European Journal of Endocrinology

 THERAPY OF ENDOCRINE DISEASE: Denosumab vs bisphosphonates for the treatment of postmenopausal osteoporosis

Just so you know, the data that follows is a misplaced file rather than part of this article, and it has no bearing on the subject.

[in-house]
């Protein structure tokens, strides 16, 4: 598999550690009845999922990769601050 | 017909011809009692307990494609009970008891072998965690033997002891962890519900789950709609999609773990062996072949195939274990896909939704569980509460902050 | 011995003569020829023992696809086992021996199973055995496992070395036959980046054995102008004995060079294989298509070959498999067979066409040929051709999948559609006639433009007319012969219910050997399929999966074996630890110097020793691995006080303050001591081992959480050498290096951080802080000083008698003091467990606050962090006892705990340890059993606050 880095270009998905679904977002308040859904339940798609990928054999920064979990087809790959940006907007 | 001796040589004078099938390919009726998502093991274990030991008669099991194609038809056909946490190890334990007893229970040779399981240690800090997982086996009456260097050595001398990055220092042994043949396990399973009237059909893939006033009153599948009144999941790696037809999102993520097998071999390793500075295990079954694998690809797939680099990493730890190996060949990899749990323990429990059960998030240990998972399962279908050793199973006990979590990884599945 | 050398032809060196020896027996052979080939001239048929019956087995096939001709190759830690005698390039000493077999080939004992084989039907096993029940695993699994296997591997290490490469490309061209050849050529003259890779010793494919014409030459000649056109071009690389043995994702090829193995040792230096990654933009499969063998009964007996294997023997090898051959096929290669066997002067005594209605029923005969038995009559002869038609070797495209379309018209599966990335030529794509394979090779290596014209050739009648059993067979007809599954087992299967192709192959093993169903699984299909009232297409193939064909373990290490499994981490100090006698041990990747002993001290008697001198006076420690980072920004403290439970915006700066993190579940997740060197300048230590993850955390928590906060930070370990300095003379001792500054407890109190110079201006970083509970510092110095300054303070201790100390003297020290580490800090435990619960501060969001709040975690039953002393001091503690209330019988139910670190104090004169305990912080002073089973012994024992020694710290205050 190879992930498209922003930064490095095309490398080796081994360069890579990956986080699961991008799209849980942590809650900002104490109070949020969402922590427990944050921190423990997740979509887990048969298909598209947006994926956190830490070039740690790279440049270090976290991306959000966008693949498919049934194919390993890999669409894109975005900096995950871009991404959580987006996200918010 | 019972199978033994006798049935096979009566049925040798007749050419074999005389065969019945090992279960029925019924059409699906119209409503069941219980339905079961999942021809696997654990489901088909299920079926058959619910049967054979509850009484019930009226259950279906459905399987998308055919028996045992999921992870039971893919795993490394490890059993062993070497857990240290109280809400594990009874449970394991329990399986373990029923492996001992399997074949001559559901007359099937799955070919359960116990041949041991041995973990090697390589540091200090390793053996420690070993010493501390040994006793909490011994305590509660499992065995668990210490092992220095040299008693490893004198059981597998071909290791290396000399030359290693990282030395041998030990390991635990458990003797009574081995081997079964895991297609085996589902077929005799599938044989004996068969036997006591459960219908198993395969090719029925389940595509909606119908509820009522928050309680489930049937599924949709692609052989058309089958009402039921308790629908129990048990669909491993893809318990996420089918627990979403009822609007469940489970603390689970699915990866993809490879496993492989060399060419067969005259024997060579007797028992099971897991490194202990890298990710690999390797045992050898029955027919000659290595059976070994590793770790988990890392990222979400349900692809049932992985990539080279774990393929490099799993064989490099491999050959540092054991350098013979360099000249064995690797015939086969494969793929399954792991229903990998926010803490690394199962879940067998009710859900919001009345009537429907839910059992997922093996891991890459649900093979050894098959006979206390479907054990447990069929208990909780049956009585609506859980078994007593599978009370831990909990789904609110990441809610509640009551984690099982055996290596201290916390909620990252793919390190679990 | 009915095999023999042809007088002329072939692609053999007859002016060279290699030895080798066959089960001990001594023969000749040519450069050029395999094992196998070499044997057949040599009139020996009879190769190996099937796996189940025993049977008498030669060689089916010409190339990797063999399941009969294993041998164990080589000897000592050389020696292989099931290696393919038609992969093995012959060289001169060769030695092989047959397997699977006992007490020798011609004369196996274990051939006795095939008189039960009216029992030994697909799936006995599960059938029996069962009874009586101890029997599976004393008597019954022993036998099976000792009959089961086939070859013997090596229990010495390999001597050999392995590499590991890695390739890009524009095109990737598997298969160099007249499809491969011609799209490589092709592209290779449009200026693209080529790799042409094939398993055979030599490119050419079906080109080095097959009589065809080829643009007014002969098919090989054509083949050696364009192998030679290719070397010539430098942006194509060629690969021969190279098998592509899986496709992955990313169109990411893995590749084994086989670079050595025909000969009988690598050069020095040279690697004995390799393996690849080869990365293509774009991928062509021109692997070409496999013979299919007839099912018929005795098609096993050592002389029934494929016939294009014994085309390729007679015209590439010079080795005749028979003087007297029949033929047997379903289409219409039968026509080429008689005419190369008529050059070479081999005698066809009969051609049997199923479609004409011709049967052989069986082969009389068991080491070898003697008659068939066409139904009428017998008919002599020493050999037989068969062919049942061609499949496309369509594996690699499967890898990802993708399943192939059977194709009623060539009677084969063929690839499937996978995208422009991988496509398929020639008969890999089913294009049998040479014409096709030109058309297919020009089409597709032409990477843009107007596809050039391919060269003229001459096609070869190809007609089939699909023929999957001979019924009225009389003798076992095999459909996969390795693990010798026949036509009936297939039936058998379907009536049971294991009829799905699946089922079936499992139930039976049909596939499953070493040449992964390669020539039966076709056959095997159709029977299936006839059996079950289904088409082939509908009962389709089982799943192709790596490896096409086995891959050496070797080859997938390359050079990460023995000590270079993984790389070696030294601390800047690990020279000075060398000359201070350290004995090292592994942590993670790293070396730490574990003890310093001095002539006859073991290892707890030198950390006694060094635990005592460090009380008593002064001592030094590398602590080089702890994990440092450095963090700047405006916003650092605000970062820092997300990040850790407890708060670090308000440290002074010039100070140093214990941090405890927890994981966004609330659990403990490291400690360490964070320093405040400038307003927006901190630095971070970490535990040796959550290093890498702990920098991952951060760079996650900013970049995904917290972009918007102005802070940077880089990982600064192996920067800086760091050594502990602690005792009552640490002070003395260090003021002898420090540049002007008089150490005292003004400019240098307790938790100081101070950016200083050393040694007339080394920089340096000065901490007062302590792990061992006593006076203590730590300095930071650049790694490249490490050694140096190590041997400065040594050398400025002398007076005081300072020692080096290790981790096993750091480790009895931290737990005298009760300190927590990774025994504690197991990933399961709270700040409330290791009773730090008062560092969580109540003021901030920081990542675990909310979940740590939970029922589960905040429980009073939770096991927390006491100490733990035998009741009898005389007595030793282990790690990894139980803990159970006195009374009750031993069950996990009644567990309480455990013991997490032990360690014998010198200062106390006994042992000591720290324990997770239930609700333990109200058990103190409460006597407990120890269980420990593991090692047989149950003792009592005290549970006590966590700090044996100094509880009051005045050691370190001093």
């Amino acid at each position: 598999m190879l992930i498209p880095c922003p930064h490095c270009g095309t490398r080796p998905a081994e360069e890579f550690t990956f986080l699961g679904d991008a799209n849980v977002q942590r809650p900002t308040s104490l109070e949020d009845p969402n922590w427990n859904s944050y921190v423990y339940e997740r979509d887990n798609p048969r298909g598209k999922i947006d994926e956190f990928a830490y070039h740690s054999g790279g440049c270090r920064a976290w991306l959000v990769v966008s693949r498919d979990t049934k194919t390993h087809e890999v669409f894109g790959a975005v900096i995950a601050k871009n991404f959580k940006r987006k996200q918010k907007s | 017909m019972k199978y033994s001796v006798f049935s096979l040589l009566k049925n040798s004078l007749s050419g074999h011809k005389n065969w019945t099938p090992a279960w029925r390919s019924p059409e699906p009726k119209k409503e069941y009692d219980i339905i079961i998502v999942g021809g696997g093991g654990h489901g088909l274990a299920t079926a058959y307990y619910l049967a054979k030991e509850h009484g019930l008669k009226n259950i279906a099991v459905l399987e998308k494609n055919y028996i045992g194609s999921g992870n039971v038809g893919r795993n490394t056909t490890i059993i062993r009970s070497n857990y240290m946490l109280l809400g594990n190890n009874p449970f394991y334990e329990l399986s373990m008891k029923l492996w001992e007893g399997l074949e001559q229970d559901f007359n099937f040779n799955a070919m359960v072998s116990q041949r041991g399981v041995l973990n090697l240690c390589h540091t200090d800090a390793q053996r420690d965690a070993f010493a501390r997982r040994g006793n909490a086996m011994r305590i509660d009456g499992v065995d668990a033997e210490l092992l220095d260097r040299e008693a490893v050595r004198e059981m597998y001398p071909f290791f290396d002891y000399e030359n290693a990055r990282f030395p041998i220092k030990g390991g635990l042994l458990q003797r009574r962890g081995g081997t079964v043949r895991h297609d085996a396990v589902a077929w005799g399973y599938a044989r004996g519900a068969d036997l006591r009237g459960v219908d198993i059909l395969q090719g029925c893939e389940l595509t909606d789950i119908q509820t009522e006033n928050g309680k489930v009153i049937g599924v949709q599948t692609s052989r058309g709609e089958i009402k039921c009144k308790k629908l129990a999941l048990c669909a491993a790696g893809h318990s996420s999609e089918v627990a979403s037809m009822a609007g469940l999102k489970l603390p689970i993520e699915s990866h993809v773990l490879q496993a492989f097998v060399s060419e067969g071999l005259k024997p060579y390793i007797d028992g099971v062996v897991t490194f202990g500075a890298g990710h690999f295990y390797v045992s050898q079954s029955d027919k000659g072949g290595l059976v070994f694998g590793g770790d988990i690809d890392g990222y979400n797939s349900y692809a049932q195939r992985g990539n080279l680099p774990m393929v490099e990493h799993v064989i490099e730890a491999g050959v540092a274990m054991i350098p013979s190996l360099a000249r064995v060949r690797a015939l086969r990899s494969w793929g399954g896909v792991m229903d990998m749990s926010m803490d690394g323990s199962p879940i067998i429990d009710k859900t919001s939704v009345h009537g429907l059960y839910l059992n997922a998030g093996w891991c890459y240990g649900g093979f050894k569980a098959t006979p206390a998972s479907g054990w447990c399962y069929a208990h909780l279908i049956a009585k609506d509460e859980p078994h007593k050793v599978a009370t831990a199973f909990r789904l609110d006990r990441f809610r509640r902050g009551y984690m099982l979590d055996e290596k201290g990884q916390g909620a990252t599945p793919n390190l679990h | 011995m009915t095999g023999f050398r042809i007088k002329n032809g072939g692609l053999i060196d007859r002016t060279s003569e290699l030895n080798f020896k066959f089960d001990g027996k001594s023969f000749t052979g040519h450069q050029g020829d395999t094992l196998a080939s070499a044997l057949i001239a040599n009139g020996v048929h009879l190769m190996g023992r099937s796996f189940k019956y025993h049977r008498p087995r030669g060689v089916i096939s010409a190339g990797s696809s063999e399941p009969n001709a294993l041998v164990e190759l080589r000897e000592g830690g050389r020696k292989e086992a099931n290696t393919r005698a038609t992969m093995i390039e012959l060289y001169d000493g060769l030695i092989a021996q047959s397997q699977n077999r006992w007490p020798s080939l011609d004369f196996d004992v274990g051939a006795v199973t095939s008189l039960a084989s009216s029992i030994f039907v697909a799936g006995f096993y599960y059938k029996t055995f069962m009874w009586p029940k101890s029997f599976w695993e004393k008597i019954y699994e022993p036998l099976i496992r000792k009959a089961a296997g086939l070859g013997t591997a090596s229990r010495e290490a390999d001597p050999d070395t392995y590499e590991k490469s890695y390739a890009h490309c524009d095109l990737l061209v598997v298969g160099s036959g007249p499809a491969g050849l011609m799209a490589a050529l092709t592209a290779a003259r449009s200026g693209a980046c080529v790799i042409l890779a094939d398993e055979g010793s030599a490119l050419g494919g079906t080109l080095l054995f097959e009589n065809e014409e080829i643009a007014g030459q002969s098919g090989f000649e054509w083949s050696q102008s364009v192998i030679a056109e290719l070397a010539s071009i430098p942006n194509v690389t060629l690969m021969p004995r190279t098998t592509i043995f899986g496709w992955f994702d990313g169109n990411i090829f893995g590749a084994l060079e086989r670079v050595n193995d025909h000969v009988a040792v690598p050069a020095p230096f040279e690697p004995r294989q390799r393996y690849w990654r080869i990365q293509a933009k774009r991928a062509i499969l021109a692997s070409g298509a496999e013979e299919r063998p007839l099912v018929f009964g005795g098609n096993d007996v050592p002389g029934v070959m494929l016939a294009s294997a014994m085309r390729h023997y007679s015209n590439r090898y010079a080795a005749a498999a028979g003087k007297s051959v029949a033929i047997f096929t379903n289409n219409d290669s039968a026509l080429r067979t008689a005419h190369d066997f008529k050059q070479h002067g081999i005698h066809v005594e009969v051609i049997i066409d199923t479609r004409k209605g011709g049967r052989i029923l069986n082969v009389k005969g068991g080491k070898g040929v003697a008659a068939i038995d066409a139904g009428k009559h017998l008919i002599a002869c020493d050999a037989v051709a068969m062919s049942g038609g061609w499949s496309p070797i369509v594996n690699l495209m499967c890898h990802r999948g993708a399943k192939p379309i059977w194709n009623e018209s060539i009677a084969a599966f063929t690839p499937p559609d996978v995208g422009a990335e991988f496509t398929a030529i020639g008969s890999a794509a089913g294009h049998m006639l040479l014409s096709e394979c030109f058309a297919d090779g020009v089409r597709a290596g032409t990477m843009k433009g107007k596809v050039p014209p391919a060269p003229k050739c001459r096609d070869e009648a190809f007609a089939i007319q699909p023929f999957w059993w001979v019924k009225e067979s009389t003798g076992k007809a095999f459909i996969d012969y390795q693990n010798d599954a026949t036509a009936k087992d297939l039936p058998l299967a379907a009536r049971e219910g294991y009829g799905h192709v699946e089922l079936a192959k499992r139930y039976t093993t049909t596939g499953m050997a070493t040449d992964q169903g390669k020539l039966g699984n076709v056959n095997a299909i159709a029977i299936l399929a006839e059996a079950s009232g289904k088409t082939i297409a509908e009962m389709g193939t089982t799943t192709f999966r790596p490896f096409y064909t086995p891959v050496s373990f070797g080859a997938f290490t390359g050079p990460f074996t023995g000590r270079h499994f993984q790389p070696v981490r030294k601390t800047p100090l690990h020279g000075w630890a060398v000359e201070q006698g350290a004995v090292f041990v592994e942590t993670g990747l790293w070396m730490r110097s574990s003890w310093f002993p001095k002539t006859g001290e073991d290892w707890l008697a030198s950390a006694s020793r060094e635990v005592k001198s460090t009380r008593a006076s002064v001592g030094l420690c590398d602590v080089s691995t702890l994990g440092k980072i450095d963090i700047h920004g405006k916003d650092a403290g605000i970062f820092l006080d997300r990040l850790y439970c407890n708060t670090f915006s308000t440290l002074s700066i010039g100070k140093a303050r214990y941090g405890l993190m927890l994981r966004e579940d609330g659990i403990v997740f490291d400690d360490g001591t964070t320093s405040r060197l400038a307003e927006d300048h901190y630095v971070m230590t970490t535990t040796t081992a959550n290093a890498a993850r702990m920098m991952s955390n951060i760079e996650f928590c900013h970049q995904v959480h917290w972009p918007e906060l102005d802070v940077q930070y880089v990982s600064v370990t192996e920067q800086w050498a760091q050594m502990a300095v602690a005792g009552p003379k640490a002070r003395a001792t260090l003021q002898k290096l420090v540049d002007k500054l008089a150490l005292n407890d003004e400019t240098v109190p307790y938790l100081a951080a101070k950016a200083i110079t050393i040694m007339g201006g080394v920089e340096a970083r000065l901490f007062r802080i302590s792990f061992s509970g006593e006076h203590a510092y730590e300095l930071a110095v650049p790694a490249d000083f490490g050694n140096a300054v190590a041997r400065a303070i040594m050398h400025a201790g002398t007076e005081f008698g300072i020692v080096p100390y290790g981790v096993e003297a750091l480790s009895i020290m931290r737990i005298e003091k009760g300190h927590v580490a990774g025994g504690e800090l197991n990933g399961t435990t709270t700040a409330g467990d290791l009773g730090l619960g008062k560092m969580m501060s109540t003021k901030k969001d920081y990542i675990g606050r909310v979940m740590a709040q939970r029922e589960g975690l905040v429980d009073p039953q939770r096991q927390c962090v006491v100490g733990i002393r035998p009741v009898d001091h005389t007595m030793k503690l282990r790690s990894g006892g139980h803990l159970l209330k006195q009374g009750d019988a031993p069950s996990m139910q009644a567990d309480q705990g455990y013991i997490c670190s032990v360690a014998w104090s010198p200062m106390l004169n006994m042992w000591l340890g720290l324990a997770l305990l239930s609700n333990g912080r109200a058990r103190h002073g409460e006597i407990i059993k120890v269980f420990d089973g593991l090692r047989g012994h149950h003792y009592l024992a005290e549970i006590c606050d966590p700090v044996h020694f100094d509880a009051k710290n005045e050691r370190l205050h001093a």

The most widely used medications for the treatment of osteoporosis are currently bisphosphonates (BPs) and denosumab (Dmab). Both are antiresorptives, thus targeting the osteoclast and inhibiting bone resorption. Dmab achieves greater suppression of bone turnover and greater increases of bone mineral density (BMD) at all skeletal sites, both in naïve and pretreated patients. No superiority on fracture risk reduction has been documented so far. In long-term administration, BPs reach a plateau in BMD response after 2–3 years, especially at the hip, while BMD increases progressively for as long as Dmab is administered. Both BPs and Dmab are generally considered safe, although they have been correlated to rare adverse events, such as osteonecrosis of the jaw and atypical femoral fractures. Dmab should be preferred in patients with impaired renal function. BPs are embedded in the bone, from which they are slowly released during bone remodeling, therefore continuing to act for years after their discontinuation. In contrast, Dmab discontinuation fully and rapidly reverses its effects on bone markers and BMD and increases the risk for fractures; therefore, Dmab discontinuation should be discouraged, especially in previously treatment-naïve patients, regardless of the conventional fracture risk. In case of discontinuation, other treatment, mainly BPs, should immediately follow, although the optimal sequential treatment strategy is yet to be defined. Combination of teriparatide with Dmab or zoledronic acid, but not alendronate, provides increased BMD gains at all sites. In conclusion, both BPs and Dmab are safe and efficient therapeutic options although their particularities should be carefully considered in an individual basis.